Follow Your Nose

*Sniff, sniff* A sense of deja vu overcame me as I looked for the source of the sweet scent wafting down the street. Not overly sweet, the smell instead epitomized the familiar scent that wafts out of the oven as a cake finds its form. Or, to me, the somehow distinct scent of powdered sugar on beignets. The last time I smelled such a heavenly baking scent, I found a bread festival right across the street.

Today, though, I couldn’t figure out the source of this mysterious smell. I saw an open door down the street, and took off for…a residential building. Slightly embarrassed, but now even more determined, I continued down the street, walked quickly past a small doorway, then immediately stopped. And reversed. I definitely would’ve missed the shop had it not been for the intensity of that most lovely scent, along with the line of people streaming in like ants to an ant mound. Peering inside, I saw one of the best sights in the world: Cases and cases of delectable looking pastries.


Oh yes, today I stumbled upon Dolce Maniera, a Cornetteria famous for its convenient hours (24/7) and amazing, amazingly-priced, pastries.


Of course, this extra information is all from TripAdvisor, since I seem to be much better at accidentally finding pastries than actually researching them. But anyways. What I can attest to firsthand is the taste of these pastries: airy, fluffy, sweet, hazelnut-y, flaky, creamy, chocolate-y, perfect. These are seriously some of the best pastries I’ve had this trip, and at the best price – only a little over €3 for this spread:


From left to right, Cannoli Siciliano, Napoleon (with Nutella instead of pastry cream…but more on that later), and a Cornetti con Panna e Nutella.

Let’s start with the Cannoli. I’m really not sure how I held off eating Cannoli in Italy for this long, but I’m glad that that craziness is finally over. Cannoli is a traditional Italian dessert originating in Sicily. It consists of a tube of pastry dough filled with a cream center (traditionally made with ricotta, though some are now made with mascarpone). This Cannoli was my perfect introduction to this pastry in Italy – the shell, which was lined with chocolate, had a firm, but not quite crunchy, texture. The creamy filling was mild, with no hint whatsoever of orange (my normal cannoli nemesis).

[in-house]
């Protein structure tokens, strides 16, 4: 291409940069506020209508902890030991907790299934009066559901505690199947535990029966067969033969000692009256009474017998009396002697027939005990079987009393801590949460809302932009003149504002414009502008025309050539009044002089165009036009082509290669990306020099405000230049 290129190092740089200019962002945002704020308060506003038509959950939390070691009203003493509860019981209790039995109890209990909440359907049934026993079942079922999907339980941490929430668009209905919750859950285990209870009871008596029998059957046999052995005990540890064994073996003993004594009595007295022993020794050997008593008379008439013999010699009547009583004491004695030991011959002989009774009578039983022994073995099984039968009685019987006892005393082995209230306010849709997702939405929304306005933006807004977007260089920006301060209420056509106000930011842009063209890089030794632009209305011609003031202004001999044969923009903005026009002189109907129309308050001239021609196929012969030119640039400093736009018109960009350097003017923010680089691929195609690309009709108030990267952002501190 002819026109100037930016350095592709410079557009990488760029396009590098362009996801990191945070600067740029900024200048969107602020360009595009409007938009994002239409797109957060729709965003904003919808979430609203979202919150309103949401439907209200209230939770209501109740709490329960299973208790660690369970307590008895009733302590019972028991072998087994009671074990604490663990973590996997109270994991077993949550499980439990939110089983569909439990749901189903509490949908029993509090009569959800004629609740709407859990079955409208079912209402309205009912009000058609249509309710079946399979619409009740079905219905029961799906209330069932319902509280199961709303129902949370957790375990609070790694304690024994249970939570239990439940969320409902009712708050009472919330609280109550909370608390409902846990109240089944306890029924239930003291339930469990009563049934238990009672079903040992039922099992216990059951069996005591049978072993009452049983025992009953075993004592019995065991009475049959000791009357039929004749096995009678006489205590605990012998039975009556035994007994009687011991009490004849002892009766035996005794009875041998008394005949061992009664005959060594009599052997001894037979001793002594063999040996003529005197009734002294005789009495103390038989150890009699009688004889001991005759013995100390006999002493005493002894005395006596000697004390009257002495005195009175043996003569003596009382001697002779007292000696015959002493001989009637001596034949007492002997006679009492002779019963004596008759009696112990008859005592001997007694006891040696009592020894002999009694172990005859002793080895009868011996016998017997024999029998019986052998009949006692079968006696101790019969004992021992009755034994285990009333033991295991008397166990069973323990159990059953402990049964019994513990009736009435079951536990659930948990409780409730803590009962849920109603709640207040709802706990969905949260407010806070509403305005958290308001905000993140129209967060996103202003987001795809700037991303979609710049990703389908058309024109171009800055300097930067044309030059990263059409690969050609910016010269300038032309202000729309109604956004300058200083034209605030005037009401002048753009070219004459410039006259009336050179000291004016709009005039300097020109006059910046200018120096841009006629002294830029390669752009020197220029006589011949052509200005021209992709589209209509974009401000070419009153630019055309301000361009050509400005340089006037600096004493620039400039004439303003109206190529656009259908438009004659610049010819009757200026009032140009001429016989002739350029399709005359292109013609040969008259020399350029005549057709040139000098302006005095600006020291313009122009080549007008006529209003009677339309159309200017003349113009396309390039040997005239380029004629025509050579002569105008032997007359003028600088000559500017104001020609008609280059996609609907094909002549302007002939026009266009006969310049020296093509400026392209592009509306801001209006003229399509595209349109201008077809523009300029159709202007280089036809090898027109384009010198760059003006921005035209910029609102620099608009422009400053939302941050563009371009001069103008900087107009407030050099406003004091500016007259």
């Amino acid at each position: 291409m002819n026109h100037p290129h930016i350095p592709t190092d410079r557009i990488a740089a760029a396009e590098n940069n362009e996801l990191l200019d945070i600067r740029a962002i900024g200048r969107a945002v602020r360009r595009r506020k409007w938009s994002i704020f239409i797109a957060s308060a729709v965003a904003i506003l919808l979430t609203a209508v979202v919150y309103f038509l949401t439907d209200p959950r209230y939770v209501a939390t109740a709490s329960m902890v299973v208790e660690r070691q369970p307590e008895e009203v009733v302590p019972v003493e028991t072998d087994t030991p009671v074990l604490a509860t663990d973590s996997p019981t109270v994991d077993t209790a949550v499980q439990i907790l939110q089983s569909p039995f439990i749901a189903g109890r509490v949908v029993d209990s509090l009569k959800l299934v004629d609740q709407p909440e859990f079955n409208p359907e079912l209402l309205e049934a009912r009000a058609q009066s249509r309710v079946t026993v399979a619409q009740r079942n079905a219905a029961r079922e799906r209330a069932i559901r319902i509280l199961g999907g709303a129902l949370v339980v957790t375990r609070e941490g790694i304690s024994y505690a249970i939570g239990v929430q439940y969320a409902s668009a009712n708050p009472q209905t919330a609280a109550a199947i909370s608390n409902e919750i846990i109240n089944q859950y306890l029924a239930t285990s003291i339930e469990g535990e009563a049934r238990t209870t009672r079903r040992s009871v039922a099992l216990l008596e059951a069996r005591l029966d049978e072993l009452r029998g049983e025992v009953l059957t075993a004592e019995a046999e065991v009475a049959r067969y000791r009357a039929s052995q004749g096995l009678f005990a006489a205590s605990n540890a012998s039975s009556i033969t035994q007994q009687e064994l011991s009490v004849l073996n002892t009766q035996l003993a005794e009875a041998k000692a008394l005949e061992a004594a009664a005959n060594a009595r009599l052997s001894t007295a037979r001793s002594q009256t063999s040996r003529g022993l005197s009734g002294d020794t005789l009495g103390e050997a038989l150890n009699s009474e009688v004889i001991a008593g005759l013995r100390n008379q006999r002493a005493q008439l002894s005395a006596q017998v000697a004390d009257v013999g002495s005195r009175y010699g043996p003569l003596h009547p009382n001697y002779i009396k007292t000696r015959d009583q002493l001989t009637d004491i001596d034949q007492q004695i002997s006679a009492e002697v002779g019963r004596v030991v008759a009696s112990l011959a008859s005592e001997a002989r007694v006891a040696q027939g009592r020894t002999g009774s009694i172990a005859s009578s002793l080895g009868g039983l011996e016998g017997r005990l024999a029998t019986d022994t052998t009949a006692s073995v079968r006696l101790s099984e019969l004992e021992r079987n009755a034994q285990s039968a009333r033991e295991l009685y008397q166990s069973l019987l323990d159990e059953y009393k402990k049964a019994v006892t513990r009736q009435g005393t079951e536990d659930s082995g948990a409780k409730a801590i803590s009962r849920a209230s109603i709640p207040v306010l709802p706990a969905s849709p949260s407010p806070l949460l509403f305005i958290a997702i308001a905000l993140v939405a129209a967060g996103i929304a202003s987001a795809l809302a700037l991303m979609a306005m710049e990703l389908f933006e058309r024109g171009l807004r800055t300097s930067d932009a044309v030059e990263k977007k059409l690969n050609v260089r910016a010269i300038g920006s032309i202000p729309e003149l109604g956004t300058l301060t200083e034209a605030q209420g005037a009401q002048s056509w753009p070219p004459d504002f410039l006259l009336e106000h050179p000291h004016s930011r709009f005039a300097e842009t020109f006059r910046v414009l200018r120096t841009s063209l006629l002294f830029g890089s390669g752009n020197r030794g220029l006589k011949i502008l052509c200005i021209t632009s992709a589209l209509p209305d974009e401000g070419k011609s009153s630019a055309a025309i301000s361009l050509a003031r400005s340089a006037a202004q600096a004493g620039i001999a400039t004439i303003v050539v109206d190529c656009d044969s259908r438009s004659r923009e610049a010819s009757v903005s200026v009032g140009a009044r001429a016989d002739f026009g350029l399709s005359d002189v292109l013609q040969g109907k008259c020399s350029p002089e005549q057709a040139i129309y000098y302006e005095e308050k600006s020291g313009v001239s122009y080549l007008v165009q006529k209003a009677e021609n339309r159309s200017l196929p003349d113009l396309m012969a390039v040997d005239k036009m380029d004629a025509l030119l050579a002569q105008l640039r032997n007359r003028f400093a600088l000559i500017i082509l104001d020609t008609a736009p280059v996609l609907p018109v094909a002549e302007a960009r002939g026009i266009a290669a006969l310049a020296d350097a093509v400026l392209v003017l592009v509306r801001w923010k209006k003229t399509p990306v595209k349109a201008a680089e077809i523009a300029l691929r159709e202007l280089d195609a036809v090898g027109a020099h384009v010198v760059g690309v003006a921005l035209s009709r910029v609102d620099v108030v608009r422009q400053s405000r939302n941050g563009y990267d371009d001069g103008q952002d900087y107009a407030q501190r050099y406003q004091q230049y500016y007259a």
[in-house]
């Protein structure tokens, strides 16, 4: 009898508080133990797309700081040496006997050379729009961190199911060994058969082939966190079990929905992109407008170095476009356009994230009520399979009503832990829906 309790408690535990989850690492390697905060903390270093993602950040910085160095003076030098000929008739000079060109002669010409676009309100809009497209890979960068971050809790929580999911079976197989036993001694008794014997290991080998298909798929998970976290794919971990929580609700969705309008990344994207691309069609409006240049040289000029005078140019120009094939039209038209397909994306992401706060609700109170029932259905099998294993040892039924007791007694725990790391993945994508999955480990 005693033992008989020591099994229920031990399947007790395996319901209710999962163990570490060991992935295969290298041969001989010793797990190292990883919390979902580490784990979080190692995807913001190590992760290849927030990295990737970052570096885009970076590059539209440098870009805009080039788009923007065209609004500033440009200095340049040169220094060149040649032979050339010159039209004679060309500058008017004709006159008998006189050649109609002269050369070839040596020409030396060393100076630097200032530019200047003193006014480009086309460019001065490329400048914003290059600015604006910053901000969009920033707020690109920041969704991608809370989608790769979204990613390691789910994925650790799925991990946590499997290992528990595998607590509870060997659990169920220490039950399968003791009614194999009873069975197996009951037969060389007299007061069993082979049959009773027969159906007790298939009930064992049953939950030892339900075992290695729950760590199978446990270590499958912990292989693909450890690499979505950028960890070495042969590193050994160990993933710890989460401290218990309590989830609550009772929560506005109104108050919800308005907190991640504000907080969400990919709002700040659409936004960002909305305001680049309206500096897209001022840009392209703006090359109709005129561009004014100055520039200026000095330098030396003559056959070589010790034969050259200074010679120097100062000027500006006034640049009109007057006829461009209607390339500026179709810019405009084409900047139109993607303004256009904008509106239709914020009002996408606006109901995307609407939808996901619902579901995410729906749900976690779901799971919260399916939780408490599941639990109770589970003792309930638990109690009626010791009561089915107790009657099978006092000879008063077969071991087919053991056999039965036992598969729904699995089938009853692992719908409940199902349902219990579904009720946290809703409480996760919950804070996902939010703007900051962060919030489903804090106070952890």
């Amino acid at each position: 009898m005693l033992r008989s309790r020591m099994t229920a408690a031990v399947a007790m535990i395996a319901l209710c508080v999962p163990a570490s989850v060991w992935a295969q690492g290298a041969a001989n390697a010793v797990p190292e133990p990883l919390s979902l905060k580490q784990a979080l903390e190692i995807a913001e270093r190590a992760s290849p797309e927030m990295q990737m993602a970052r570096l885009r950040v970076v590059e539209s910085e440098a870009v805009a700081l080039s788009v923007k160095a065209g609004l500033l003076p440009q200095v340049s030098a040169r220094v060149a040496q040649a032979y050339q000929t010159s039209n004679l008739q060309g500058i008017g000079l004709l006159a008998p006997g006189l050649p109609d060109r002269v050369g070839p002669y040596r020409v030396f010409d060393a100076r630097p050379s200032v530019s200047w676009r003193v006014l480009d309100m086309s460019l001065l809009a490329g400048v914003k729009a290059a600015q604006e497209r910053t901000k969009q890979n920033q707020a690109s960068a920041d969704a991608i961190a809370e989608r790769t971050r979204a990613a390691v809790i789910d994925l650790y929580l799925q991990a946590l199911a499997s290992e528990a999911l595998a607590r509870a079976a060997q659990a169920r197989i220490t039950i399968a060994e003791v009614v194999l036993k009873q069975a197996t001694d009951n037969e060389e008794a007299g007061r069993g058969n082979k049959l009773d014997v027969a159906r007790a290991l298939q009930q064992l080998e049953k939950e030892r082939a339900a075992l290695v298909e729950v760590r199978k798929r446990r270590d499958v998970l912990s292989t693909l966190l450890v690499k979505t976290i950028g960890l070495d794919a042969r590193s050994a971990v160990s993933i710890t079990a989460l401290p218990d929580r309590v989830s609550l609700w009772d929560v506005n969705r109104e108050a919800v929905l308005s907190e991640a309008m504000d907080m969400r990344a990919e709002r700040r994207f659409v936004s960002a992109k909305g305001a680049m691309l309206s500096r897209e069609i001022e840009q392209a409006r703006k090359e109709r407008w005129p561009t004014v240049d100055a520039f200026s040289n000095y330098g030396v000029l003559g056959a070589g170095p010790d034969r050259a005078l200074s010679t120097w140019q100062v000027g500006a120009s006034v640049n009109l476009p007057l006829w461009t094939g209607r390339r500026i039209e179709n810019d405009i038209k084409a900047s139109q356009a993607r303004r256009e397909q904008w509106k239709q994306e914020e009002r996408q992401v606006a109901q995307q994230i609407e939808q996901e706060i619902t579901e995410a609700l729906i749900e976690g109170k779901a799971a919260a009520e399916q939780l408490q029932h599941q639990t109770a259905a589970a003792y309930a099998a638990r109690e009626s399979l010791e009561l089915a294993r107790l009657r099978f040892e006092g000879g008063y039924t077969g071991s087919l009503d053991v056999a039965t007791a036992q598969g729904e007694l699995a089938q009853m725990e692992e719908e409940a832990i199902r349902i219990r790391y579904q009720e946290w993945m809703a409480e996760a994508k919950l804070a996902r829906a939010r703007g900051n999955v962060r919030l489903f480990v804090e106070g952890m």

The next pastry was previously introduced by its original name, the mille-feuille, in one of my Paris blog posts. In America, it is more commonly known by the name Napoleon. This tasty treat is generally comprised of puff pastry sheets with pastry cream in the middle. In Paris, I enjoyed one with pistachio filling and raspberries. Today, I tried one with the well-loved Nutella spread. This one was incredibly flaky and light, balanced with the slightly heavier Nutella cream.


Finally came the cornetti, which is a crescent shaped cousin to the croissant. This particular cornetti was filled with fresh whipped cream and Nutella. This was absolutely my favorite pastry of the bunch, and definitely a highlight of the trip. The whipped cream melded perfectly with the Nutella and was practically overflowing from the pastry. SO GOOD.


If you have the chance to visit Rome, you absolutely must visit this cornetteria. One thing I might’ve left out, though, about my own visit, is that I took the pastries to go. In fact, the stop at the cornetteria was a detour on my way to visit the oldest gelato factory in Italy – Palazzo del Freddo.


My mom’s close friend Amanda (thank you!) recommended this gelateria to me, and I’m so glad she did. Started in 1880, this Rome institution is known for its monstrous scoops of fresh, decadent gelato. As I found today, this is a shop that many locals frequent – check out the mob!


In keeping with the spirit of adventure, I’ve been attempting to try a different gelato flavor every time I visit a gelateria. Today, I decided on riso (rice), cocco (coconut), and pesca (peach), with some whipped cream on top.


The coconut was icy fresh, and chock full of coconut flakes. The pesca also contained an icy texture and was slightly sweeter than the coconut. The real standout for me, though, was the riso. The flavor was mild and very pure, and there were grains of sweetened rice scattered throughout the gelato. I guess if I must end my 11-day gelato eating streak, it’s good to go out with a bang…tomorrow, it’s off to Athens!

One thought on “Follow Your Nose

  1. What a great visual to wake up to this morning. Now only if I had a sampling of the delectable delights. You most certainly reflect the Goliard Spirit, Tiffany. Bon Appetit`. and Safe Travels…

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